Today, we are featuring a guest post from Erin Deady, a licensed Florida attorney, about Florida's flood disclosure rules.
Tidal flooding is a concern in Florida, which makes sense considering how much coast there is. As a Florida real estate agent, this has a direct impact on how you work. You have to understand and abide by the laws regarding flood disclosure.
During the “King Tide” season, the condition occurs when the orbits and alignment of the Earth, moon, and sun combine to produce the greatest tidal effects of the year. More extreme rainfall conditions can overwhelm older drainage systems.
These conditions may not be “readily observable” all the time. They may not be consistent year to year. But, the conditions can be for prolonged durations, such as recently in Key Largo. Finally, these conditions may be exacerbated by winds, an active tropical storm season or just a 1 in 100-year storm event that is now happening every 2 years.
Do you know how to handle these changing conditions as you help clients in Florida? Here's what you need to know!
What Do You Have to Disclose Related to Flooding?
Obligations of Realtors® vary across states based on state law or other influences. It is important to look beyond the standard real estate contract to understand disclosures related to flooding, which are not necessarily just limited to whether there has been a flood insurance claim filed.
Because of the different types of flooding events, their duration, causes, and exhibited characteristics, there may be different types of flood information that can or should be disclosed. This is more confusing if the flooding is on a road and not on the property itself.
Because knowledge is more widespread about these flooding issues, there may be a benefit to disclosing more information about known flooding conditions.
An Example: Florida’s Flood Disclosure Standard
In a Florida case, Johnson vs. Davis, the Florida Supreme Court ruled “where the seller of a home knows the facts materially affecting the value of the property which are not readily observable and are not known to the buyer, the seller is under a duty to disclose them to the buyer”.
It’s unclear how much road flooding that limits access to a property affects its value or if such a disclosure standard would apply only to flooding on the actual property. The cause or origin of the flood as well as whether or not there was damage are not specified.
Can There be Local Flood Disclosure Requirements?
Yes, Leon County, Florida (non-coastal and land-locked), has a local ordinance specifically on flood-related disclosures (Leon County Code of Laws, Section 12-8(b)). It states that a seller cannot knowingly fail to disclose facts when a property has experienced flooding or is flood-prone when such flood conditions are not readily observable and are not known to the buyer.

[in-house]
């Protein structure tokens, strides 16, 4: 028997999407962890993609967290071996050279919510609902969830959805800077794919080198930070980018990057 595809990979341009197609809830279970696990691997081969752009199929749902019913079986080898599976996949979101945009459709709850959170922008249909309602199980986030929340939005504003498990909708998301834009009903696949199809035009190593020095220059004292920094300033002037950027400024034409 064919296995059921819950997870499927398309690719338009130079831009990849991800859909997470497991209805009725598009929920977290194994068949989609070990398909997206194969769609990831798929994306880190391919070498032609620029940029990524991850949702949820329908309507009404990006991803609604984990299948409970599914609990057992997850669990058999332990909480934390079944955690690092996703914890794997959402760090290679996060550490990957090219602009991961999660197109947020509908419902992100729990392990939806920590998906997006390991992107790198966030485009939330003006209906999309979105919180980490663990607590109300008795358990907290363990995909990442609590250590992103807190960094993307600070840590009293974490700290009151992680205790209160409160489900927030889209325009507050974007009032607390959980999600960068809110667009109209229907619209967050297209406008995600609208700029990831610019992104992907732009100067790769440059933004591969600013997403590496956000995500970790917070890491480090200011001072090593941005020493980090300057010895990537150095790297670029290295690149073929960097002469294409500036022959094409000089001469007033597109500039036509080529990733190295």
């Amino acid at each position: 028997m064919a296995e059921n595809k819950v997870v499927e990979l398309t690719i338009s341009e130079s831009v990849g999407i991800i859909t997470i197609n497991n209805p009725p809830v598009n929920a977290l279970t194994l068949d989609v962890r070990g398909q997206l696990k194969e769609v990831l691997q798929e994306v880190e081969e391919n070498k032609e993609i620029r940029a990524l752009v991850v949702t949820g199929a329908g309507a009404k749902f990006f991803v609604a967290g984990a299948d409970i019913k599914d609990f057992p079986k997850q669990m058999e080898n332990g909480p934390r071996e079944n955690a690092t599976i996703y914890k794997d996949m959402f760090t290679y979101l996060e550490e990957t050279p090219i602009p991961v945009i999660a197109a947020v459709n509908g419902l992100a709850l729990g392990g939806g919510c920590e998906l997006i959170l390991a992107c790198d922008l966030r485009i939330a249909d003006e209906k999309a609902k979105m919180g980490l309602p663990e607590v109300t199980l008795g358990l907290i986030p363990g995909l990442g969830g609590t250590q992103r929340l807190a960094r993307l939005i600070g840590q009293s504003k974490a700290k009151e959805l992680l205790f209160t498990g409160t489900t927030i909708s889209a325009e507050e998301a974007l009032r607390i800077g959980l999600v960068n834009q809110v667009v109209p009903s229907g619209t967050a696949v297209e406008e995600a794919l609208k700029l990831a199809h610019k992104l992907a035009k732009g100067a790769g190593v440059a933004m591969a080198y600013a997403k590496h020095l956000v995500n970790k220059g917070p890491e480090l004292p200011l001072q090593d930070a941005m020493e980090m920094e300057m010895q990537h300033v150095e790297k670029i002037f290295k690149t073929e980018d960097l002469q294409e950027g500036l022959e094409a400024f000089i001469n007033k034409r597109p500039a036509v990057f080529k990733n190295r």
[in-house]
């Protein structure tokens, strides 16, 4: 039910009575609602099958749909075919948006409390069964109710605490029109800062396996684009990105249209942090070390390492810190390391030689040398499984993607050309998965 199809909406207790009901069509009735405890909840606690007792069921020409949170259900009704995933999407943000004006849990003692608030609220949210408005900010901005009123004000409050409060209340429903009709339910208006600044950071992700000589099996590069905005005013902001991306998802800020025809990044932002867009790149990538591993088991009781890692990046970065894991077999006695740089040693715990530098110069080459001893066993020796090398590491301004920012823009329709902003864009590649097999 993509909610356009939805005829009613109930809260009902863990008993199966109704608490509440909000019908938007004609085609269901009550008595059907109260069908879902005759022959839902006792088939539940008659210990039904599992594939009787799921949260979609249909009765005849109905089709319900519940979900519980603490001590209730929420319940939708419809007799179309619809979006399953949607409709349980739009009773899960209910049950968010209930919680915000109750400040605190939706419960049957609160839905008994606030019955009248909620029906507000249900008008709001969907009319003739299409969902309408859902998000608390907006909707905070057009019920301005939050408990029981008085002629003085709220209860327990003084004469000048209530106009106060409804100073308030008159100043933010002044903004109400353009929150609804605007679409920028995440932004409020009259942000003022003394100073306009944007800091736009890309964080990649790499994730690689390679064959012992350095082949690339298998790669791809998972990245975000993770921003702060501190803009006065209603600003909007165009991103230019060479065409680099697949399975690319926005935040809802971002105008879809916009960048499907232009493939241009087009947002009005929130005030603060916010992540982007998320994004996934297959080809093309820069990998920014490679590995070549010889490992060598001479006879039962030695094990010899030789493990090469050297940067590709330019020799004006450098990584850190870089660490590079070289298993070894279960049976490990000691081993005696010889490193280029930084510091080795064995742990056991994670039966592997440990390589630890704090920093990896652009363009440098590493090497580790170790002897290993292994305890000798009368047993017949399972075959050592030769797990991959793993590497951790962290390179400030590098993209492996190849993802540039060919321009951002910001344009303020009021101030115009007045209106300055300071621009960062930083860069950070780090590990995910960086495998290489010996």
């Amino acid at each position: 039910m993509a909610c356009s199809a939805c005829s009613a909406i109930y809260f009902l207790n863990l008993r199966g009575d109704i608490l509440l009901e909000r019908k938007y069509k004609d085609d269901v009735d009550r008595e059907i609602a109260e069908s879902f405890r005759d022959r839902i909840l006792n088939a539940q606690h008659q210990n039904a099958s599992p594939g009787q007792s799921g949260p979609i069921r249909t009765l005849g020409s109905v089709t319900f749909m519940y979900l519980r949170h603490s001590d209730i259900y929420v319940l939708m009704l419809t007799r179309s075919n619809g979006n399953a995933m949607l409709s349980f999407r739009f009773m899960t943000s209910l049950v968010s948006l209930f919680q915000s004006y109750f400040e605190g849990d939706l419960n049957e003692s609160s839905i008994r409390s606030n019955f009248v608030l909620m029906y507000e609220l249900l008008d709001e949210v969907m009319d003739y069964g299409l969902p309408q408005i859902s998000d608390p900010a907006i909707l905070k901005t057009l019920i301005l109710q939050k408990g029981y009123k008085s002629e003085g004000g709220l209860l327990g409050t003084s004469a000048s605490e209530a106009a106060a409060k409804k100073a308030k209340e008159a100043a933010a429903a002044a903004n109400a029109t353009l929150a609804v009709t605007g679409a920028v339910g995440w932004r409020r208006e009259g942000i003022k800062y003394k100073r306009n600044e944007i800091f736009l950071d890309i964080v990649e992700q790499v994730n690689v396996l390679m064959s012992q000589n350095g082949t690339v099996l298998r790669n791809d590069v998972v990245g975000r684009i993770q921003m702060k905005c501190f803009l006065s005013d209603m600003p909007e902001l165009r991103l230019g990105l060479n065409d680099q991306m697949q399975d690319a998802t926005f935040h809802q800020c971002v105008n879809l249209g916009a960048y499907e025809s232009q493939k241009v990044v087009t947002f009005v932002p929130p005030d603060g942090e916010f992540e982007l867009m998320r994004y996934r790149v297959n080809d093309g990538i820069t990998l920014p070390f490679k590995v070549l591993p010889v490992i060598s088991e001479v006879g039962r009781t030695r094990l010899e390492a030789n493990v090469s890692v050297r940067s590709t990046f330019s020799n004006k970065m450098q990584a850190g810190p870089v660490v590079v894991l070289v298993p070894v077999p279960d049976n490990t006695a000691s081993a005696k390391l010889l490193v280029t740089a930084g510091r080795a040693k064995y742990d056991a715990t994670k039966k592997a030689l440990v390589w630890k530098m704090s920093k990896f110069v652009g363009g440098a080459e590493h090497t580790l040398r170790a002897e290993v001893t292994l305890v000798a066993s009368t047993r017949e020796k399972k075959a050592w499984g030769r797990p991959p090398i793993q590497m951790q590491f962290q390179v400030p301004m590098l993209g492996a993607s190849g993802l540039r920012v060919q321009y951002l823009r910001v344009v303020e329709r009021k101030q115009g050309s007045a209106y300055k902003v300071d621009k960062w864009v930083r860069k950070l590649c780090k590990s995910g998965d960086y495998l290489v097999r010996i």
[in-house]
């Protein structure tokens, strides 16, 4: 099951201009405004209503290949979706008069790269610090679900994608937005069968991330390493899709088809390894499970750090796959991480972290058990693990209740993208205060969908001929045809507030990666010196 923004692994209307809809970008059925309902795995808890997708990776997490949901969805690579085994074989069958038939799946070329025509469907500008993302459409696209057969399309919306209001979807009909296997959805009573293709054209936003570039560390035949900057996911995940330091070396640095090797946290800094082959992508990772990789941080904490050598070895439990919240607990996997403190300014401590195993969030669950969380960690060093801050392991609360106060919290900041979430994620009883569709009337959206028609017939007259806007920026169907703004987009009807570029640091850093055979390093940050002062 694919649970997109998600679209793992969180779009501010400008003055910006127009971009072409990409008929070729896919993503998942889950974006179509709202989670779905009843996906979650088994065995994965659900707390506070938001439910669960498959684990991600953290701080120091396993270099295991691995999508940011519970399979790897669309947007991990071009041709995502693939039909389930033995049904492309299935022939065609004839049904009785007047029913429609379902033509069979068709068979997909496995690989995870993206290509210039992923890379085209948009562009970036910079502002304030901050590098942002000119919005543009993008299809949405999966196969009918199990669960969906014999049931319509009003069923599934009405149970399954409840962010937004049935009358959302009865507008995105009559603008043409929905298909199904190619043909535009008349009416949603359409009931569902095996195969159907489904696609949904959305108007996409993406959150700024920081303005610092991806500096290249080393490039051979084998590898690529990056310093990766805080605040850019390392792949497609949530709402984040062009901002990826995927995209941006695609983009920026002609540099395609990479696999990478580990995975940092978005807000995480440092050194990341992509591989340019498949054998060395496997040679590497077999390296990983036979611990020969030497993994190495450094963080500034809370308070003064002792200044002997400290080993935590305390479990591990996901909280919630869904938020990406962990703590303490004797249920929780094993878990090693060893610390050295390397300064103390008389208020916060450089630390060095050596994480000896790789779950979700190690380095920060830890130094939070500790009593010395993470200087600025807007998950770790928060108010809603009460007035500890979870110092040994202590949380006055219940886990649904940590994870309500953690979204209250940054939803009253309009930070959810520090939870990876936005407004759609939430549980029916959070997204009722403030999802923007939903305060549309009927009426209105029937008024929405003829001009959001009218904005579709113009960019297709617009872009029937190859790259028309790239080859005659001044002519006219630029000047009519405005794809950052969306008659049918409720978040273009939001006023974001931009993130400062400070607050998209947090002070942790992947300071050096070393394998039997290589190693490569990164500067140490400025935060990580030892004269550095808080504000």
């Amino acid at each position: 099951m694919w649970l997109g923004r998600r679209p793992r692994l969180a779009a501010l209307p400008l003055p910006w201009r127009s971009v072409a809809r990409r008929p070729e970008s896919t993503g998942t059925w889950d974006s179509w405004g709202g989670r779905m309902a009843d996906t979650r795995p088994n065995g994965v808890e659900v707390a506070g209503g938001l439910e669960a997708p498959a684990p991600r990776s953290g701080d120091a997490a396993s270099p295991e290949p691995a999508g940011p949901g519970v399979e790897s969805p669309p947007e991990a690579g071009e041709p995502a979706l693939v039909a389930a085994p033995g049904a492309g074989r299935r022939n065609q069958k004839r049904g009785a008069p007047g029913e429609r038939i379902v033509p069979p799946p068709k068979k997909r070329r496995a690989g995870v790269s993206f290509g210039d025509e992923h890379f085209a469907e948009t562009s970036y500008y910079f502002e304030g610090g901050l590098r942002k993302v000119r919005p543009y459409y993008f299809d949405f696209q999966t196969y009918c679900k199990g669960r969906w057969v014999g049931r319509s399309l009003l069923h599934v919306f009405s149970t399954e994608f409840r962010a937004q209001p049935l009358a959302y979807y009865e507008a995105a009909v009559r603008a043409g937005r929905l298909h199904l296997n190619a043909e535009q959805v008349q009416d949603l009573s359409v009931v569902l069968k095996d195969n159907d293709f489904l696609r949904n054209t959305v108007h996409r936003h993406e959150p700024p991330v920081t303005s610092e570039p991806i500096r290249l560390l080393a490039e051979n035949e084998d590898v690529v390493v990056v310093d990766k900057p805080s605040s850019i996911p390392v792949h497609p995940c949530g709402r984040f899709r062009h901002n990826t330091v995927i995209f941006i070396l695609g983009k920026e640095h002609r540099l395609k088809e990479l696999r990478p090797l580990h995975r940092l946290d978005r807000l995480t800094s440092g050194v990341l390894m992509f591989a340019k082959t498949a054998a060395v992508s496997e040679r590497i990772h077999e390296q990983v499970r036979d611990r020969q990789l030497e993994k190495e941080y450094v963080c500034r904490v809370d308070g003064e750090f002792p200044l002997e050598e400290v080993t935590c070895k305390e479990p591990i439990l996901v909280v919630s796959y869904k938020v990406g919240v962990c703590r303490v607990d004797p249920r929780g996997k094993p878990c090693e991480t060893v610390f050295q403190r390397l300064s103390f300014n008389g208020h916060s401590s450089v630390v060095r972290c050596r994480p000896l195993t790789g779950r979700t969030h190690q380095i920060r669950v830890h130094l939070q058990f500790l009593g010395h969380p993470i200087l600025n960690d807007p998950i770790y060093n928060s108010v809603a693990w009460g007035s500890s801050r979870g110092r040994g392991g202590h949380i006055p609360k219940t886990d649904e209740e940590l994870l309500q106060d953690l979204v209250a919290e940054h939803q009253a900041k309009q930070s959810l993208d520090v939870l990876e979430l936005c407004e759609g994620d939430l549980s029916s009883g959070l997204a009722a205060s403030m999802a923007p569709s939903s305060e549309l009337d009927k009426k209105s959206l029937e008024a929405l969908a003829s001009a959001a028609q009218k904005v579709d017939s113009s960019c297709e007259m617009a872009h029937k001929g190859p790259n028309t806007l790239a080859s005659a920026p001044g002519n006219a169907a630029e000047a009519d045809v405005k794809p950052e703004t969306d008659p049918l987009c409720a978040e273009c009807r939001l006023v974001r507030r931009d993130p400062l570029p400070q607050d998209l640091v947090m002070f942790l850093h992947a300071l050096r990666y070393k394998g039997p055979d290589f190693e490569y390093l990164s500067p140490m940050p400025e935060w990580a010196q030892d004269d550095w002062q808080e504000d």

That failure to disclose creates a rebuttable presumption that the seller has failed to disclose facts that materially affect the value and shall entitle the purchaser to seek to recover from the seller. So, while the legal standard set out in the case law is broader, the local ordinance specifically requires flood-related facts to be disclosed.
What Should I Disclose?
This is fact-dependent based upon state law and/or local ordinance. Flood conditions can present an untested legal question and no one wants to be the “test case.”
But Realtors® cannot simply keep conducting business as usual. Learn what the legal standard is, it may differ from what is on the standard contract. Also learn if there is a local flood-specific disclosure requirement.
It is becoming more important to understand the full extent of flood disclosure requirements. The new reality of climate-related flooding events may necessitate new thinking on what to disclose.
Are you ready to get more business in Florida – or any other state? Take a look at our real estate marketing materials today and let us help you build your brand.
Erin L. Deady, P.A., is a full service legal and consulting firm. Firm President, Erin Deady, is a licensed attorney in Florida, a certified land planner by the American Institute of Certified Planners (AICP) and a LEED AP. Ms. Deady’s practice is primarily focused on public sector government representation but also includes numerous private sector and agricultural clients. Ms. Deady’s practice includes environmental restoration initiatives, water, energy, climate, local government, administrative law, real estate, and land use issues.
This post previously published on PrinterBees' Real Estate Marketing Magazine.